Septic peritonitis accounts for nearly one third of all sepsis cases and contributes to a considerable proportion of intensive care unit admissions. Apart from early goal directed therapy with source control and antibiotics, there is no pharmacological management targeted to control the inflammatory pathways that make up sepsis. Substance P (SP) is a neuropeptide that plays a critical role in the inflammatory cascade when bound to the neurokinin-1 receptor (NK1R) triggering cell proliferation, inflammatory mediators release and tissue injury. Inhibiting SP by blocking NK1R may have beneficial effects of controlling the inflammatory response in sepsis.
A NK1R antagonist (NK1RA) administered following cecal ligation and puncture (CLP) will reduce inflammation and improve survival in the acute phase of sepsis.
Female ICR mice underwent CLP and randomized to intra-peritoneal treatment of normal saline or CJ-12255, a NK1RA. Blood was collected by facial vein sampling daily for the first 7 days. Peritoneal lavage was performed at 6 and 24 hours following CLP in a subset of mice to collect peritoneal cell counts, cytokines, and quantify bacterial load. Cytokines were evaluated by ELISA. To discern a mechanism, a novel in vitro phagocytosis assay was performed. Opsonization of enteric bacteria with naïve murine plasma, followed by addition of elicited macrophages in the presence of NK1RA was performed to evaluate macrophage ability to kill bacteria.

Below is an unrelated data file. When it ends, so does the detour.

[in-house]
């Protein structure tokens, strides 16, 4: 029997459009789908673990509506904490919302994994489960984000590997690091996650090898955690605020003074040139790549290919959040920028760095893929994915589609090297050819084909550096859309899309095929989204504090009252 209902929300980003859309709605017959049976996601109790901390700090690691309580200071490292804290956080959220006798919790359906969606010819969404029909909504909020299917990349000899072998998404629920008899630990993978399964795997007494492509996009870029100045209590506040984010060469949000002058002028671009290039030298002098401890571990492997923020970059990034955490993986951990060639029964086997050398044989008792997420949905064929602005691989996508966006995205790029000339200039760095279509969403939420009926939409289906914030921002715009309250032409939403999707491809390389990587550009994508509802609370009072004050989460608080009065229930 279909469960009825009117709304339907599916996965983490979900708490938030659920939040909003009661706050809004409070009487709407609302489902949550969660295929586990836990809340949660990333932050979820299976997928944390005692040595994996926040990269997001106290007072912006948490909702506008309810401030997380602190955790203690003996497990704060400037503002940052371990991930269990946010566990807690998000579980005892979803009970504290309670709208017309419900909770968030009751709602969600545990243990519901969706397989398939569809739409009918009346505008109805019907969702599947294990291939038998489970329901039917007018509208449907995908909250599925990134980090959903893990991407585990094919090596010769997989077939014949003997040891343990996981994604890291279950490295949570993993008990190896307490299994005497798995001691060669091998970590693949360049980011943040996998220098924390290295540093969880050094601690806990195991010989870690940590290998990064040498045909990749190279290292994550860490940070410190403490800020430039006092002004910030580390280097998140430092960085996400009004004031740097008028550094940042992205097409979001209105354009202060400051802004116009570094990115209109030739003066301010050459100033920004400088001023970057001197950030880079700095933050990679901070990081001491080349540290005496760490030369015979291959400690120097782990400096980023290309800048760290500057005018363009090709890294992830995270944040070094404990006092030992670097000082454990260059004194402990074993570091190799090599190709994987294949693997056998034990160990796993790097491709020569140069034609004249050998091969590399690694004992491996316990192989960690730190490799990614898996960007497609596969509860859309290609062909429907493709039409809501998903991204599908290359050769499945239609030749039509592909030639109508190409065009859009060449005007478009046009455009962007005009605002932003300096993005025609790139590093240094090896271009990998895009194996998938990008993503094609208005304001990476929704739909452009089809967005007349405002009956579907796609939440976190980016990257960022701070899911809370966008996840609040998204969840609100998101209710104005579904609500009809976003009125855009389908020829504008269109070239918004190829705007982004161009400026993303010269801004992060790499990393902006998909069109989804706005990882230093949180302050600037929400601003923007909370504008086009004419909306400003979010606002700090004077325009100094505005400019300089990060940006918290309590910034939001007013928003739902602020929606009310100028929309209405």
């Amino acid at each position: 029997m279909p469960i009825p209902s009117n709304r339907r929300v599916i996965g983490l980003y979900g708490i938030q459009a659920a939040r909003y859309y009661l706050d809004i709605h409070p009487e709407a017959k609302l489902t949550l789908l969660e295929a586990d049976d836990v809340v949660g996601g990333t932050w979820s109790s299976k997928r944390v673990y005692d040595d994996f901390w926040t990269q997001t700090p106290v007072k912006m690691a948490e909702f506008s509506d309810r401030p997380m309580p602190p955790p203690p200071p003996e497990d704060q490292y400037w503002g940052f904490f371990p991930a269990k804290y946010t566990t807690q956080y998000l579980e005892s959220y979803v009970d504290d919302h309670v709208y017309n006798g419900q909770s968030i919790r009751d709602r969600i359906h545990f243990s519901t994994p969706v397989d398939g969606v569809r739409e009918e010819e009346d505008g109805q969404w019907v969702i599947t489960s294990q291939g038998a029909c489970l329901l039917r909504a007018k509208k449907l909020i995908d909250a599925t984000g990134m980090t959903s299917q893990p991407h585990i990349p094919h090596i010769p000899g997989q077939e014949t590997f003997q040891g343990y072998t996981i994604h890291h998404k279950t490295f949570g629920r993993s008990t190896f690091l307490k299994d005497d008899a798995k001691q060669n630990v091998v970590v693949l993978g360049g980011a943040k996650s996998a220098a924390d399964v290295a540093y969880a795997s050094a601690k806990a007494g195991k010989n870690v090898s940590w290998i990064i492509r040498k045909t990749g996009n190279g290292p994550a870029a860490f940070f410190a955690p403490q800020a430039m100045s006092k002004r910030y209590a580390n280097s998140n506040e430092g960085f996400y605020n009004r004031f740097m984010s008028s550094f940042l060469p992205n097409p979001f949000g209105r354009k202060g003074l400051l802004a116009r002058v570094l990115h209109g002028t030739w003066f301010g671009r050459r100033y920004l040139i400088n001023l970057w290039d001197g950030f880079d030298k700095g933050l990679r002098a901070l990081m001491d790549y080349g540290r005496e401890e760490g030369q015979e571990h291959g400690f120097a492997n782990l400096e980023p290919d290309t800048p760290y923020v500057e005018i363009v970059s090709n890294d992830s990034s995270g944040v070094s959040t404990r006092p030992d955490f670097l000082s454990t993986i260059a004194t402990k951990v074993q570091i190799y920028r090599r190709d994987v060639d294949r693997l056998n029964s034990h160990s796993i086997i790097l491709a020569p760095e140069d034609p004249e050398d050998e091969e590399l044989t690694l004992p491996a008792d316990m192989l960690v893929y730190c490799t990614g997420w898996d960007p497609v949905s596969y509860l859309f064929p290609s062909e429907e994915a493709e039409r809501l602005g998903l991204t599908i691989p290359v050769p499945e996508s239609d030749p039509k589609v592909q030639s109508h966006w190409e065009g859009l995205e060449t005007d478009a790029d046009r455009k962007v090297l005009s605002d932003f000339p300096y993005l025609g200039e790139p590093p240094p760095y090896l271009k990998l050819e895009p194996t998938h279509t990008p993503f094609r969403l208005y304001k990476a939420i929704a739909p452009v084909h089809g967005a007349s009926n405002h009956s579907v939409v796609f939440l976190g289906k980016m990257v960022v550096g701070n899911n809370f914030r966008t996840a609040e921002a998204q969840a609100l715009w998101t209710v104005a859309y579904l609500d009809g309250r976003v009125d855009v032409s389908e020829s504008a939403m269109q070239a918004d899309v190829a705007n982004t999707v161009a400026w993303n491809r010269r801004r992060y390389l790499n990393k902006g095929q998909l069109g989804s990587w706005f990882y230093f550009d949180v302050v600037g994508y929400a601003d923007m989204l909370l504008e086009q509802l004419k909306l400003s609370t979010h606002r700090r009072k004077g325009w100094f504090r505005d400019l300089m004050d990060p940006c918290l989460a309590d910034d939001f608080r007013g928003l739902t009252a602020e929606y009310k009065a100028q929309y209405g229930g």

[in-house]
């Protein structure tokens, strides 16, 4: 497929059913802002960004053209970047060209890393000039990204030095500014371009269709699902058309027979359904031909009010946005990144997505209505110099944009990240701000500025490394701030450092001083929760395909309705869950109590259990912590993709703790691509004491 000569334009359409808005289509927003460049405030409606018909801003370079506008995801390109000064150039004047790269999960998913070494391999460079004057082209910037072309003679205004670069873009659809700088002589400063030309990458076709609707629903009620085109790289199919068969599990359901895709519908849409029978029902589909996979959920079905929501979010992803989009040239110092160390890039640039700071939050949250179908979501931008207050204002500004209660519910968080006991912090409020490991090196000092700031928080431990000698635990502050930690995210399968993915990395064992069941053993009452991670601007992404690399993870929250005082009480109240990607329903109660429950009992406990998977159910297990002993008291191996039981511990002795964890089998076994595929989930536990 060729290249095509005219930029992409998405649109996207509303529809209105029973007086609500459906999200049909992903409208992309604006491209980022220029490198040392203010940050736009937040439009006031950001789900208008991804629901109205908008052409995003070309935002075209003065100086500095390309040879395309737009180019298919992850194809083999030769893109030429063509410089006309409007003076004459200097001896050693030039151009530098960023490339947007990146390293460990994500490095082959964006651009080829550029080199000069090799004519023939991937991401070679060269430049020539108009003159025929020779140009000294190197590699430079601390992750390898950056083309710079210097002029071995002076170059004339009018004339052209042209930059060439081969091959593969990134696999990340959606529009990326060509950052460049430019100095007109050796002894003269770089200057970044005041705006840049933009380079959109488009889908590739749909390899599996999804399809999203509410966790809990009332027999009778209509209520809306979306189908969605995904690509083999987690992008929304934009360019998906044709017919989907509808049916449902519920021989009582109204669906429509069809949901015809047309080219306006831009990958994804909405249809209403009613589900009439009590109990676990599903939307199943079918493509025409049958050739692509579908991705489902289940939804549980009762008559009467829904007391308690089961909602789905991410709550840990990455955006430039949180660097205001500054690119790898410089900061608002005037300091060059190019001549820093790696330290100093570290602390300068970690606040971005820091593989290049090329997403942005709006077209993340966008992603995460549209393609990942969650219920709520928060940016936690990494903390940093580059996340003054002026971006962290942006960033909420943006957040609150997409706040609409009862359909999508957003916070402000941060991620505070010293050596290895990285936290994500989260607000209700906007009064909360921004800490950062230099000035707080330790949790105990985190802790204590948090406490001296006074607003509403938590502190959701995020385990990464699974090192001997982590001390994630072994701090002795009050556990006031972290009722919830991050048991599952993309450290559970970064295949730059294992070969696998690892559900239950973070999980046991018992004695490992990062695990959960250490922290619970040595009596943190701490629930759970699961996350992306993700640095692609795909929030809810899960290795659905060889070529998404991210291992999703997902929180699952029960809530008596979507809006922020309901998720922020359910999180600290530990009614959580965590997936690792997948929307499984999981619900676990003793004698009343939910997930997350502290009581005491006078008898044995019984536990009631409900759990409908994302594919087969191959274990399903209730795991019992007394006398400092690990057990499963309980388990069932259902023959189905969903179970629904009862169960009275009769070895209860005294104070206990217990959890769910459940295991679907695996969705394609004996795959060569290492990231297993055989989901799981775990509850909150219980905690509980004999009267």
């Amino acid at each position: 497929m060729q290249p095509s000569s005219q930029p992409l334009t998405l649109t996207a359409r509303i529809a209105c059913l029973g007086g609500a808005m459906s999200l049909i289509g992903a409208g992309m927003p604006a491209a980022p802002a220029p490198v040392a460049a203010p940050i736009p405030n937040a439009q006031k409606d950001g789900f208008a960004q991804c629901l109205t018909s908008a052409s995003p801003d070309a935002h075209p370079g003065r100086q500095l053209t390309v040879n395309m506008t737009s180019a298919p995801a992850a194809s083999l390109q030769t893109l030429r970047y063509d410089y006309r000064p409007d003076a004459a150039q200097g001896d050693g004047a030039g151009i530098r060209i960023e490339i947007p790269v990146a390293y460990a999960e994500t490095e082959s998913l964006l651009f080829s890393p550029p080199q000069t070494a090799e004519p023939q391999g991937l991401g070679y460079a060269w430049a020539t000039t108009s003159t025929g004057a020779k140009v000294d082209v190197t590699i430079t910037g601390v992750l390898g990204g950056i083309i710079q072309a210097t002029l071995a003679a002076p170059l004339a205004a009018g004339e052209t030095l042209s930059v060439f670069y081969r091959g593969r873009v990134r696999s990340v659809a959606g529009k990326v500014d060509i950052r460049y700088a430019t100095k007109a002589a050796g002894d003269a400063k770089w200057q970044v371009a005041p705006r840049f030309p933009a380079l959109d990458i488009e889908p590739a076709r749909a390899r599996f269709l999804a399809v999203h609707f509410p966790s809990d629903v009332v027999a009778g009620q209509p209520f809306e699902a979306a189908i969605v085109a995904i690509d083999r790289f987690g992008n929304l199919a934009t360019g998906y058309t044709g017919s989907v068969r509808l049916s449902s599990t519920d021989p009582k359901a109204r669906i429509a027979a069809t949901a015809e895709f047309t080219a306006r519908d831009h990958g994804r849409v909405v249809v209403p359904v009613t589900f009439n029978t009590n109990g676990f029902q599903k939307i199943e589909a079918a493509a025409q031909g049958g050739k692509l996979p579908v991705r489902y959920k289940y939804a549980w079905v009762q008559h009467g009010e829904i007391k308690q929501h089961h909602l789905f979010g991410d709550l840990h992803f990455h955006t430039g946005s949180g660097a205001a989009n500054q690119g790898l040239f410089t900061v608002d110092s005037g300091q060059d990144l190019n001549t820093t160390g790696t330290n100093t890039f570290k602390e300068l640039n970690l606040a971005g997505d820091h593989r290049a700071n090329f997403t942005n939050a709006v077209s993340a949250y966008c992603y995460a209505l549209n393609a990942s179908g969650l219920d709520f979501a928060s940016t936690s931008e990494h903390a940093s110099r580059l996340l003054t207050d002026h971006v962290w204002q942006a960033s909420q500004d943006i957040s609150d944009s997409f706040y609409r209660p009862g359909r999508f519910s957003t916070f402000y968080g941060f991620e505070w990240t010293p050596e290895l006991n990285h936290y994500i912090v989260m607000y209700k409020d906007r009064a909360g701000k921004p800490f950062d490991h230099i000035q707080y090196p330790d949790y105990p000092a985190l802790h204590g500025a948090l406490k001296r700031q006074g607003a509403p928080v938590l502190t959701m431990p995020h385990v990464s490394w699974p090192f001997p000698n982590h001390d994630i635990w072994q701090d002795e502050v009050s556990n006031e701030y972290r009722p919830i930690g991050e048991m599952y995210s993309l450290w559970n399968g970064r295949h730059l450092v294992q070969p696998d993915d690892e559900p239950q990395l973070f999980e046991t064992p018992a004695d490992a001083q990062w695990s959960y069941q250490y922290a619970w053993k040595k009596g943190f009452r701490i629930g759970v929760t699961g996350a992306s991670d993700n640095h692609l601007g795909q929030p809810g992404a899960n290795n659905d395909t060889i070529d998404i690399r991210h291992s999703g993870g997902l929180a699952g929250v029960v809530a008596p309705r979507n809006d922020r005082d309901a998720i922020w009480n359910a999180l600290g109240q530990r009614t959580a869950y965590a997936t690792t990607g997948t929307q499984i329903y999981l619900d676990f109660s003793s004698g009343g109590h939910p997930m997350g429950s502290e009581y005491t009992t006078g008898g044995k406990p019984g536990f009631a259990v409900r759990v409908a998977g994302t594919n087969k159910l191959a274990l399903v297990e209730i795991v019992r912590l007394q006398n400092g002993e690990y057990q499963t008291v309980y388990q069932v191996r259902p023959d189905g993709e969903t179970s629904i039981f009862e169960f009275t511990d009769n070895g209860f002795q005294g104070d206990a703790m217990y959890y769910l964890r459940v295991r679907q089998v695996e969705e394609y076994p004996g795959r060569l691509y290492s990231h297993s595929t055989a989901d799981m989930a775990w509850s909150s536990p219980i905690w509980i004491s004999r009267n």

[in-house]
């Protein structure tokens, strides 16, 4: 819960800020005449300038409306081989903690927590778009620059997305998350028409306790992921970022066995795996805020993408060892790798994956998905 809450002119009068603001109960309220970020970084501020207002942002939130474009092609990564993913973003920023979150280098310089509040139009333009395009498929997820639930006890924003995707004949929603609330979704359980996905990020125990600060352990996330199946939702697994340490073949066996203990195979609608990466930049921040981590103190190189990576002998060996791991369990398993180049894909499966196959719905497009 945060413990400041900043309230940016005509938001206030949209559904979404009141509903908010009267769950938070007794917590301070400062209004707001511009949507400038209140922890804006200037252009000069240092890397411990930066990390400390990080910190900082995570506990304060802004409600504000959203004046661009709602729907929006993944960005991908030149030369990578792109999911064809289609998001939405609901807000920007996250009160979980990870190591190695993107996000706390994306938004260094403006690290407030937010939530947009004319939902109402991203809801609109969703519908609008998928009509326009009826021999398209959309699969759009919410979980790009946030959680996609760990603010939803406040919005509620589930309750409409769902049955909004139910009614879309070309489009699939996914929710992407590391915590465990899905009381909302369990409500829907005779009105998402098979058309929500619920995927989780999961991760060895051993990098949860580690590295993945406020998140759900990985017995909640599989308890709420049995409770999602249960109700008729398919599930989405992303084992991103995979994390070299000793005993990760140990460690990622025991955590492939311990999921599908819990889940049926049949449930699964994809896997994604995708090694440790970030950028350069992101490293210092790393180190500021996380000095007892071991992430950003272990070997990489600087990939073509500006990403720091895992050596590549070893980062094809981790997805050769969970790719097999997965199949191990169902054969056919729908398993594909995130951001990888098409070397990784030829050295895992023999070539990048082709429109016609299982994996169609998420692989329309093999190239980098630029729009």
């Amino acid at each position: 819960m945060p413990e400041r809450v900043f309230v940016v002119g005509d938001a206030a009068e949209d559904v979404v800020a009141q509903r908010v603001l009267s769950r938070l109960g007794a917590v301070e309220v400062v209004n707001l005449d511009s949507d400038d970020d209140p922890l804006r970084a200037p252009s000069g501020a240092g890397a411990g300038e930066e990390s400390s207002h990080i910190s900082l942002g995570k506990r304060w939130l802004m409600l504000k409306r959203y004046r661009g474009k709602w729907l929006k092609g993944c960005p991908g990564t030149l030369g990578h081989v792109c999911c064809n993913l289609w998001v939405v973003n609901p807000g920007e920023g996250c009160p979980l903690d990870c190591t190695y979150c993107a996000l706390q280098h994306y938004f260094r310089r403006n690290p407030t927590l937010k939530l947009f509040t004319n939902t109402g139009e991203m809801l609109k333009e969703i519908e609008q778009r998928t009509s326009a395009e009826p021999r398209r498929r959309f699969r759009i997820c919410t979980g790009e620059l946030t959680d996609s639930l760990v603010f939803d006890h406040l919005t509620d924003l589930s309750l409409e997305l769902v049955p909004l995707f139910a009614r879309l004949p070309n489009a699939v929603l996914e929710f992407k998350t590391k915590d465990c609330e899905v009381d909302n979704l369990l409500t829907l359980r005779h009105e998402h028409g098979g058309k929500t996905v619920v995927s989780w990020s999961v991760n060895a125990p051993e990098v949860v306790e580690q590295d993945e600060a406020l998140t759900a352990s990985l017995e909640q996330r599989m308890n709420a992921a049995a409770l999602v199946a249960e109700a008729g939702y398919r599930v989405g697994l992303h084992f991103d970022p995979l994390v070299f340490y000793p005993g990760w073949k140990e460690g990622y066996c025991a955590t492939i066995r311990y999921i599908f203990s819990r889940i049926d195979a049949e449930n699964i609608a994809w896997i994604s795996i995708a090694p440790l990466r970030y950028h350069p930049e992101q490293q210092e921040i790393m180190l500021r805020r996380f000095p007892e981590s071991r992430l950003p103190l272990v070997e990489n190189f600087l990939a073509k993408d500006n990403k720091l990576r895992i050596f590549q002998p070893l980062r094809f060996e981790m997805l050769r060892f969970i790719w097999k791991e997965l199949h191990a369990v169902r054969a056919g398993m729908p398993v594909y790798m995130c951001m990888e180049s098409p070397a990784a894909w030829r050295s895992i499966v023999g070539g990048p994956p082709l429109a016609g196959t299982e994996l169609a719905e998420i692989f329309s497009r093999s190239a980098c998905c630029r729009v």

Treatment with NK1RA resulted in an improvement in survival (p=0.02). Cytokines (IL-6, MIP-2, KC, IL-1RA) were lower in treated mice in the first 24 hours after CLP with a subsequent reduction in leukocyte recruitment in the peritoneum at 24 hours (p<0.01) and blood at 72 hours (p<0.05). There was also a trend toward decreased bacterial load in the peritoneum. Interestingly, the in vitro phagocytosis assay demonstrated lower CFU counts in the presence of higher NK1RA concentrations in a dose dependent fashion.
Inhibiting SP following CLP attenuates inflammation with subsequent improved survival. This appears to be through a mechanism of reduced bacterial growth, presumably by augmentation of macrophage bacterial killing by NK1RA.
Boston University School of Medicine